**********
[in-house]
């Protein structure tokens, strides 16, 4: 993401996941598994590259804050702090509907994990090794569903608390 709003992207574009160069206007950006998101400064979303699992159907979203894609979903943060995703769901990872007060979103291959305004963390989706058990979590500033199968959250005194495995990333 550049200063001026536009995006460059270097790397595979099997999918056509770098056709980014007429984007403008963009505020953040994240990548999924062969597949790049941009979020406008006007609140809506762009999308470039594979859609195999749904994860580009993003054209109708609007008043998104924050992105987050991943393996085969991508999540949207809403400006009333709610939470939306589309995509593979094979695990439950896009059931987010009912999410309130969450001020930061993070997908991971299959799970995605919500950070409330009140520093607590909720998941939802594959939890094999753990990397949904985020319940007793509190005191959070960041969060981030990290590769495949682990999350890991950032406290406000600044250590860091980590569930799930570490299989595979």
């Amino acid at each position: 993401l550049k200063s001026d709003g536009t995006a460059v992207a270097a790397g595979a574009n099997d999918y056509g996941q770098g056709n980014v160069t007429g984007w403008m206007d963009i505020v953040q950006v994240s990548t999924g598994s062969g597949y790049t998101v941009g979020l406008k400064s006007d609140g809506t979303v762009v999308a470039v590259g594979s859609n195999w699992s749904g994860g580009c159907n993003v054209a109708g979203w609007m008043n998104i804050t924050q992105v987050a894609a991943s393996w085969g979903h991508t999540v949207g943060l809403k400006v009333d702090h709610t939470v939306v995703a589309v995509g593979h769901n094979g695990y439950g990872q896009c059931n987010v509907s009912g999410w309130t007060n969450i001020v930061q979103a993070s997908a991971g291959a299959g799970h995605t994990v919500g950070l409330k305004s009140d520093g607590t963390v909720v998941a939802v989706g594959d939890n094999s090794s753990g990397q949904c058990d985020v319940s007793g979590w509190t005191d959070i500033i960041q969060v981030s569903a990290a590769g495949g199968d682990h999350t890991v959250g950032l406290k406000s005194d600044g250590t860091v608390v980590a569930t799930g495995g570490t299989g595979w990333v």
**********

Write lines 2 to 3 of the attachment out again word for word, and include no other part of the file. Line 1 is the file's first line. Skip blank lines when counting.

């Protein structure tokens, strides 16, 4: 993401996941598994590259804050702090509907994990090794569903608390 709003992207574009160069206007950006998101400064979303699992159907979203894609979903943060995703769901990872007060979103291959305004963390989706058990979590500033199968959250005194495995990333 550049200063001026536009995006460059270097790397595979099997999918056509770098056709980014007429984007403008963009505020953040994240990548999924062969597949790049941009979020406008006007609140809506762009999308470039594979859609195999749904994860580009993003054209109708609007008043998104924050992105987050991943393996085969991508999540949207809403400006009333709610939470939306589309995509593979094979695990439950896009059931987010009912999410309130969450001020930061993070997908991971299959799970995605919500950070409330009140520093607590909720998941939802594959939890094999753990990397949904985020319940007793509190005191959070960041969060981030990290590769495949682990999350890991950032406290406000600044250590860091980590569930799930570490299989595979």
């Amino acid at each position: 993401l550049k200063s001026d709003g536009t995006a460059v992207a270097a790397g595979a574009n099997d999918y056509g996941q770098g056709n980014v160069t007429g984007w403008m206007d963009i505020v953040q950006v994240s990548t999924g598994s062969g597949y790049t998101v941009g979020l406008k400064s006007d609140g809506t979303v762009v999308a470039v590259g594979s859609n195999w699992s749904g994860g580009c159907n993003v054209a109708g979203w609007m008043n998104i804050t924050q992105v987050a894609a991943s393996w085969g979903h991508t999540v949207g943060l809403k400006v009333d702090h709610t939470v939306v995703a589309v995509g593979h769901n094979g695990y439950g990872q896009c059931n987010v509907s009912g999410w309130t007060n969450i001020v930061q979103a993070s997908a991971g291959a299959g799970h995605t994990v919500g950070l409330k305004s009140d520093g607590t963390v909720v998941a939802v989706g594959d939890n094999s090794s753990g990397q949904c058990d985020v319940s007793g979590w509190t005191d959070i500033i960041q969060v981030s569903a990290a590769g495949g199968d682990h999350t890991v959250g950032l406290k406000s005194d600044g250590t860091v608390v980590a569930t799930g495995g570490t299989g595979w990333v």